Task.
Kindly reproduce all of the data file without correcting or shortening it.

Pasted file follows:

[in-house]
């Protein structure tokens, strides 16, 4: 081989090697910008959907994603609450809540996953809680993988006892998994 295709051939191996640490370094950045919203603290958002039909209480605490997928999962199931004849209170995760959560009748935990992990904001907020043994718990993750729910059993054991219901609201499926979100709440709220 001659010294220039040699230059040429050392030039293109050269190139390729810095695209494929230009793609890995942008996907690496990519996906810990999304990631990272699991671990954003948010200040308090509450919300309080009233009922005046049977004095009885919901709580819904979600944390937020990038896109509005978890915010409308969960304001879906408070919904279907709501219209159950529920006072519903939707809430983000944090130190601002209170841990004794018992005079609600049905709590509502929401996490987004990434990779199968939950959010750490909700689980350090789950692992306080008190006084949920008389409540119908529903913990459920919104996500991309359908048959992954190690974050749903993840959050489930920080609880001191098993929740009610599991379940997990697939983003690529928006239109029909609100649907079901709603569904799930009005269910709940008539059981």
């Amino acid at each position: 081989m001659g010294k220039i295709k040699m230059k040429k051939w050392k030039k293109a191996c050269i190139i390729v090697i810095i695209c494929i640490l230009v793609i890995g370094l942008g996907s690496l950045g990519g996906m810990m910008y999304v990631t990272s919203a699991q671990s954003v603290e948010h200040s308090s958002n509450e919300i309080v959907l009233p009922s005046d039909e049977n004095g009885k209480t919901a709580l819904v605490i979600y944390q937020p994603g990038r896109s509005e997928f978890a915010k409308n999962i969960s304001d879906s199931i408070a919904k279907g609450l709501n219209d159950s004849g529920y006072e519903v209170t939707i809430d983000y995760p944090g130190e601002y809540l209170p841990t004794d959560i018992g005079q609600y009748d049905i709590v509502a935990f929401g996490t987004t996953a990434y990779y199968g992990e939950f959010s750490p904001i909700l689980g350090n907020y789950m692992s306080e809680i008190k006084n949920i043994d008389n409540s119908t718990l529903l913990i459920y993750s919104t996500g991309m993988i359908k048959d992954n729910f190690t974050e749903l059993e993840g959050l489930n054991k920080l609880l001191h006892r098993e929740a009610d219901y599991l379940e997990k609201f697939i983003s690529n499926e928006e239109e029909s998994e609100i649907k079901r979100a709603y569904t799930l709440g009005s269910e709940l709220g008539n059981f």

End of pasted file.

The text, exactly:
[in-house]
């Protein structure tokens, strides 16, 4: 081989090697910008959907994603609450809540996953809680993988006892998994 295709051939191996640490370094950045919203603290958002039909209480605490997928999962199931004849209170995760959560009748935990992990904001907020043994718990993750729910059993054991219901609201499926979100709440709220 001659010294220039040699230059040429050392030039293109050269190139390729810095695209494929230009793609890995942008996907690496990519996906810990999304990631990272699991671990954003948010200040308090509450919300309080009233009922005046049977004095009885919901709580819904979600944390937020990038896109509005978890915010409308969960304001879906408070919904279907709501219209159950529920006072519903939707809430983000944090130190601002209170841990004794018992005079609600049905709590509502929401996490987004990434990779199968939950959010750490909700689980350090789950692992306080008190006084949920008389409540119908529903913990459920919104996500991309359908048959992954190690974050749903993840959050489930920080609880001191098993929740009610599991379940997990697939983003690529928006239109029909609100649907079901709603569904799930009005269910709940008539059981």
């Amino acid at each position: 081989m001659g010294k220039i295709k040699m230059k040429k051939w050392k030039k293109a191996c050269i190139i390729v090697i810095i695209c494929i640490l230009v793609i890995g370094l942008g996907s690496l950045g990519g996906m810990m910008y999304v990631t990272s919203a699991q671990s954003v603290e948010h200040s308090s958002n509450e919300i309080v959907l009233p009922s005046d039909e049977n004095g009885k209480t919901a709580l819904v605490i979600y944390q937020p994603g990038r896109s509005e997928f978890a915010k409308n999962i969960s304001d879906s199931i408070a919904k279907g609450l709501n219209d159950s004849g529920y006072e519903v209170t939707i809430d983000y995760p944090g130190e601002y809540l209170p841990t004794d959560i018992g005079q609600y009748d049905i709590v509502a935990f929401g996490t987004t996953a990434y990779y199968g992990e939950f959010s750490p904001i909700l689980g350090n907020y789950m692992s306080e809680i008190k006084n949920i043994d008389n409540s119908t718990l529903l913990i459920y993750s919104t996500g991309m993988i359908k048959d992954n729910f190690t974050e749903l059993e993840g959050l489930n054991k920080l609880l001191h006892r098993e929740a009610d219901y599991l379940e997990k609201f697939i983003s690529n499926e928006e239109e029909s998994e609100i649907k079901r979100a709603y569904t799930l709440g009005s269910e709940l709220g008539n059981f």